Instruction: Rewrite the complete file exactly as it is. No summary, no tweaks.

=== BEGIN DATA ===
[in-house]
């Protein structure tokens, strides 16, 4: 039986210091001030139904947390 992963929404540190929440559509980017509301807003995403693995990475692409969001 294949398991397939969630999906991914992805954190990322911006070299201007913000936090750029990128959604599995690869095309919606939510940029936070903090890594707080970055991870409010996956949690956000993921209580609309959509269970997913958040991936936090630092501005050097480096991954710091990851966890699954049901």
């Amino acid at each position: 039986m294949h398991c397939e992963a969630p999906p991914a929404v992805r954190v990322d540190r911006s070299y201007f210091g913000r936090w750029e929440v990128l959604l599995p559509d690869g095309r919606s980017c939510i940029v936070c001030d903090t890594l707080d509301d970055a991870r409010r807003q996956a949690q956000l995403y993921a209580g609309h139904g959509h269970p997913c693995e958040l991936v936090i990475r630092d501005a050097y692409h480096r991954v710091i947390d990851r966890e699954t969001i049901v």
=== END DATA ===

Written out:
[in-house]
């Protein structure tokens, strides 16, 4: 039986210091001030139904947390 992963929404540190929440559509980017509301807003995403693995990475692409969001 294949398991397939969630999906991914992805954190990322911006070299201007913000936090750029990128959604599995690869095309919606939510940029936070903090890594707080970055991870409010996956949690956000993921209580609309959509269970997913958040991936936090630092501005050097480096991954710091990851966890699954049901």
């Amino acid at each position: 039986m294949h398991c397939e992963a969630p999906p991914a929404v992805r954190v990322d540190r911006s070299y201007f210091g913000r936090w750029e929440v990128l959604l599995p559509d690869g095309r919606s980017c939510i940029v936070c001030d903090t890594l707080d509301d970055a991870r409010r807003q996956a949690q956000l995403y993921a209580g609309h139904g959509h269970p997913c693995e958040l991936v936090i990475r630092d501005a050097y692409h480096r991954v710091i947390d990851r966890e699954t969001i049901v």